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Old 01-26-2016, 12:19 AM   #81
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Thank you, Lew and Alano. There is so much to learn.
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Old 01-26-2016, 12:28 AM   #82
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The Wynns are sponsored and not technical people. Just watch Jason's video on installing a composting toilet. They just have really good production value because that's what they do professionally. And that create the air of authority.

But they're not the only ones who are trying to sell something.
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Old 01-26-2016, 05:38 AM   #83
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Our GS-100 solar panels are sold as having a 5.5 amp output so five of them (like on our 23D) are capable of a 27.5 amp current which exceeds the continuous load rating of #10 wire which is 24 amps per the National Electric Code. On our Classic with nine of the same panels, they current generated would approach 49.5 amps which greatly exceeds the 30 amp maximum current rating of #10 wire.

The TriStar 60 MPPT remote display has shown 600 watts coming off the existing eight solar panels, Dividing by the nominal 12.5 VDC means 48 amps of current. Dividing by 18 Vdc would be 33.3 amps. So #10 wire lacks the amperage capacity for our installation before even considering voltage drop.
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Old 01-26-2016, 09:03 AM   #84
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I still have my GS print out I got with my latest panel. My GS-135 is rated at 7.71 IMP and the GS-100 is rated at 5.7 IMP. So 7.71 amps *3 = 23.13amps + 5.70amps =28.83amps.

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1. 10 AWG wire can quite easily handle the 960 W series connected array with low loss. Let's say the output voltage is 100 V, then the current is 960W/100V = 9.6A. If we assume the 10 AWG wire pair runs 75/2 feet, then the total wire length is 75', and the losses are 75'/1000'/millohm = .075 ohm. At 9.6A the voltage drop is 0.72V. So the voltage loss due to the 10 AWG wires represents a loss of 0.72/100 = 0.72%. Not too shabby!
I'm not sure how you arrived at this. If I use the Vpm rating of my panels and do 17.5 * 4 I get 70 volts. Following your math example

500W/70V = 7.14A - Pretty sure my system is putting out more than 7.14 amps.

Once upon a time. I use this as my handy guide for wiring.
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Old 01-26-2016, 10:16 AM   #85
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Originally Posted by switz View Post
Our GS-100 solar panels are sold as having a 5.5 amp output so five of them (like on our 23D) are capable of a 27.5 amp current which exceeds the continuous load rating of #10 wire which is 24 amps per the National Electric Code. On our Classic with nine of the same panels, they current generated would approach 49.5 amps which greatly exceeds the 30 amp maximum current rating of #10 wire.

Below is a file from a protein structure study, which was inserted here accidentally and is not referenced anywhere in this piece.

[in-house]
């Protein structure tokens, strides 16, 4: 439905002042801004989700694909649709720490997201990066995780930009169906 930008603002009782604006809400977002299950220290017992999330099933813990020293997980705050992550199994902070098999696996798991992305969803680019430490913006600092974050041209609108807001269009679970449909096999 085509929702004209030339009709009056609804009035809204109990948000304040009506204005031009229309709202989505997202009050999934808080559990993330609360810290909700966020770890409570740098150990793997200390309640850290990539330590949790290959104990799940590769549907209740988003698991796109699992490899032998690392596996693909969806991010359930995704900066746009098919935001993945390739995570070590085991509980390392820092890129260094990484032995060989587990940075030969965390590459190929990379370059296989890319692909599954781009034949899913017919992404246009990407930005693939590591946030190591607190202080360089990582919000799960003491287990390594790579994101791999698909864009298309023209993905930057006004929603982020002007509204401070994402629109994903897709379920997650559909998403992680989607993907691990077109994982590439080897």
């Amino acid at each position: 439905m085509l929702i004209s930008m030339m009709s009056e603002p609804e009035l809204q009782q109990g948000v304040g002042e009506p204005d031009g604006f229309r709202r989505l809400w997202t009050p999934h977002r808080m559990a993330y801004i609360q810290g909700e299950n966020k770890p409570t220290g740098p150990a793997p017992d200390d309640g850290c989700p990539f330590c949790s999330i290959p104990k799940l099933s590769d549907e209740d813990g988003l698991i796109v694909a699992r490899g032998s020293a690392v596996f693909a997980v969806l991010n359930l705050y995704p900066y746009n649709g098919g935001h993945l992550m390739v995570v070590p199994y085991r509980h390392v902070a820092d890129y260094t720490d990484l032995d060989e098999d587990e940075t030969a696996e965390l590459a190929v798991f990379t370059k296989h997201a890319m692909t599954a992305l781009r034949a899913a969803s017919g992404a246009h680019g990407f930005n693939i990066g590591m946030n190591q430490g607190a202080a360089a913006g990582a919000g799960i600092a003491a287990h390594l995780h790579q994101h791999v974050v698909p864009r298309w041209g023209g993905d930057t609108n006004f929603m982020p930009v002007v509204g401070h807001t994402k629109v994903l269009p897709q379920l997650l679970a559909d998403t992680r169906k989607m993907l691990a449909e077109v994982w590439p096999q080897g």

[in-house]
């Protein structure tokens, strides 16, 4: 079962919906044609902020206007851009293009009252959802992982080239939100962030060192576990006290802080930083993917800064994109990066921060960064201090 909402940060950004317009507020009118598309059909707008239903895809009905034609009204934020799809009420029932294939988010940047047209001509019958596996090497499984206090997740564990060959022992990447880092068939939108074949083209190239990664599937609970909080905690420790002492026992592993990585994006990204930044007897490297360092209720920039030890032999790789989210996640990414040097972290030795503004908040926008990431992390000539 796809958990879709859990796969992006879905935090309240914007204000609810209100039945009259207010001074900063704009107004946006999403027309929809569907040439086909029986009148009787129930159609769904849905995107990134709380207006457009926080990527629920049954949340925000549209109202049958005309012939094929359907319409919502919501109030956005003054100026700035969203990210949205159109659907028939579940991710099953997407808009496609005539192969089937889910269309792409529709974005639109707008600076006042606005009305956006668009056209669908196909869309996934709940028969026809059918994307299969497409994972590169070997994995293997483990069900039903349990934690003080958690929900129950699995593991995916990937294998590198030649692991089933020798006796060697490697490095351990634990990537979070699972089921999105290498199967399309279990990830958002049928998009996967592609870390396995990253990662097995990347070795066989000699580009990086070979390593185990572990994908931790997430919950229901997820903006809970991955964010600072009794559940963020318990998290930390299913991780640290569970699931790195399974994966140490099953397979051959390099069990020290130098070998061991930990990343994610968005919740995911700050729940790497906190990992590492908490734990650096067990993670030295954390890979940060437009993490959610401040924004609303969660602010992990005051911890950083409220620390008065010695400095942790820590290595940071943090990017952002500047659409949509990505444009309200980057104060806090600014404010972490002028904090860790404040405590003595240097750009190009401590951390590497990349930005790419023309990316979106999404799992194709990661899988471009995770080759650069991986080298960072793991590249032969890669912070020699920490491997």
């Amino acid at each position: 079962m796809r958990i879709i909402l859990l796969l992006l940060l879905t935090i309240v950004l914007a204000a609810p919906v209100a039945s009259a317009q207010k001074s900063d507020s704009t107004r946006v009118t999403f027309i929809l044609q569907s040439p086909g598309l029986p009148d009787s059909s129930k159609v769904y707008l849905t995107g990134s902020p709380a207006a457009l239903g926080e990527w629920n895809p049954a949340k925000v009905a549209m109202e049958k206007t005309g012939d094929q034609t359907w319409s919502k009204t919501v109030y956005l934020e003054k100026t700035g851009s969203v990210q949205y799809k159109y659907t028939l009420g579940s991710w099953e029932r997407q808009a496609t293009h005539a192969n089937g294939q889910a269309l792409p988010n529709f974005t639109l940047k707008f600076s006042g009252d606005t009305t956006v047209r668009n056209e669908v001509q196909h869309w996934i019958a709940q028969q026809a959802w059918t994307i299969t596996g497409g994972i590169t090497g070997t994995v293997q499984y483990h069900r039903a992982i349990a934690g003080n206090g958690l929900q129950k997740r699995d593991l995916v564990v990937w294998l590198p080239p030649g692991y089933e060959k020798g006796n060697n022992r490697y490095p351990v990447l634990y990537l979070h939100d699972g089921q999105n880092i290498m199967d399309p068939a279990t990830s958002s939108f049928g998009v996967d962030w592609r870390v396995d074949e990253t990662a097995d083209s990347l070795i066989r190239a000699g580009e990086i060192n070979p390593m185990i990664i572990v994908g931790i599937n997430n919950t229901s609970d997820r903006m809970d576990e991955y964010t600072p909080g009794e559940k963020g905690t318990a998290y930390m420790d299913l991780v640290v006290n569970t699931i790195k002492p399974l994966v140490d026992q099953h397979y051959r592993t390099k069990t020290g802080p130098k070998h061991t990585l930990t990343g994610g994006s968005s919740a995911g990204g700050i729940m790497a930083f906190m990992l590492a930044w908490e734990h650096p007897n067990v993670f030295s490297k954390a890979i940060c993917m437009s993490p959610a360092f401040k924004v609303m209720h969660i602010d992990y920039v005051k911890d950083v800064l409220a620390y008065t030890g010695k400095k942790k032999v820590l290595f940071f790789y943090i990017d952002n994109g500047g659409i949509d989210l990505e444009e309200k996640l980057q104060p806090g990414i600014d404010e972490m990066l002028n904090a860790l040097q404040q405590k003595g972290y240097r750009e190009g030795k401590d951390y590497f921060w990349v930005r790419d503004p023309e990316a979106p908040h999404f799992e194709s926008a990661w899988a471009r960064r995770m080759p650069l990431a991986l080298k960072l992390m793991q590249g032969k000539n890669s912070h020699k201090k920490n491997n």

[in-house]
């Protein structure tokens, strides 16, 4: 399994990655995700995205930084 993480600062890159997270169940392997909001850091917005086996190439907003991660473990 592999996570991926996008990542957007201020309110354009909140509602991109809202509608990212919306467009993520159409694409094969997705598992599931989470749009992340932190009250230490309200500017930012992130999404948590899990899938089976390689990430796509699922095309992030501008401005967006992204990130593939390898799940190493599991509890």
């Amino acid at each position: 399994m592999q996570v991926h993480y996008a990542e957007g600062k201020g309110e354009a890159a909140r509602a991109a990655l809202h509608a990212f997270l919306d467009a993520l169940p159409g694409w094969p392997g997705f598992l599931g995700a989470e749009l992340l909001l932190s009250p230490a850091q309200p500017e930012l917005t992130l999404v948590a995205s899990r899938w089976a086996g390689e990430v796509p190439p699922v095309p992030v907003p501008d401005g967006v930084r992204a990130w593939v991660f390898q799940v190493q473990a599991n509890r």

The TriStar 60 MPPT remote display has shown 600 watts coming off the existing eight solar panels, Dividing by the nominal 12.5 VDC means 48 amps of current. Dividing by 18 Vdc would be 33.3 amps. So #10 wire lacks the amperage capacity for our installation before even considering voltage drop.
Let's forget for a moment that there's something called a MPPT solar charger in between the panels and the batteries. So in switz's case, he has connected all his panels in parallel, so yes the currents add for each panel in parallel. On his 23D the current from his panels is 27.5 A and I wouldn't recommend using 10 AWG wire because of the resistive losses. However, when you connect panels in series the current remains the same but you keep increasing the voltage, just like you do when you connect batteries in series. So in Wynn's case, they've connected 6 panels in series. Therefore the current remains the same, 9.6A, but the voltage is nearly 100 V. The total power is V*I = 100V * 9.6A = 960W.

Now the output of the panels is connected to a MPPT charger. This is actually a sophisticated DC/DC charger which in this case takes a higher DC voltage and converts it to a lower DC voltage with high efficiency among other nifty things I won't go into here. In Wynn's case the 960W at 100 V is converted to 960W at 13.7 V (just as an example), so at 13.7V the Wynns have 960W/13.7V = 70A of charging current available to the batteries if we assume that the MPPT charger has 100% efficiency. Typical efficiencies run in the range of 92% to 97%.

In Bold's example, IF he mounted his 4 panels in series, then yes, the total voltage would be 70V and the current would be 7.14A. If he connected this to a MPPT controller that can accept 70V, then the controller would deliver 70V*7.14A = 500W to the input of the MPPT controller and the controller would supply 500W/13.7V = 36.5A when charging the batteries, assuming 100% efficiency. I'd have to check with Bold but I'm pretty sure he did not connect his panels in series. This isn't a problem, it just means that the current from his solar array is 4*7.14A = 28.5A and therefore he had to use wire larger than #10 AWG to carry the current.

In my own installation, I connected my 4 100W panels in a series/parallel configuration and I'm able to reuse the existing solar pre-wiring while keeping the voltage losses due to the pre-wiring at less than 2%.
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Old 01-26-2016, 12:44 PM   #86
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Mine are in Parallel because I was worried about shading when we get back to the Pacific North West this year.

Thanks for the explainer, that makes a lot of sense and I totally didn't even think/realize the parallel/series exception with the panels. That's good information to know.
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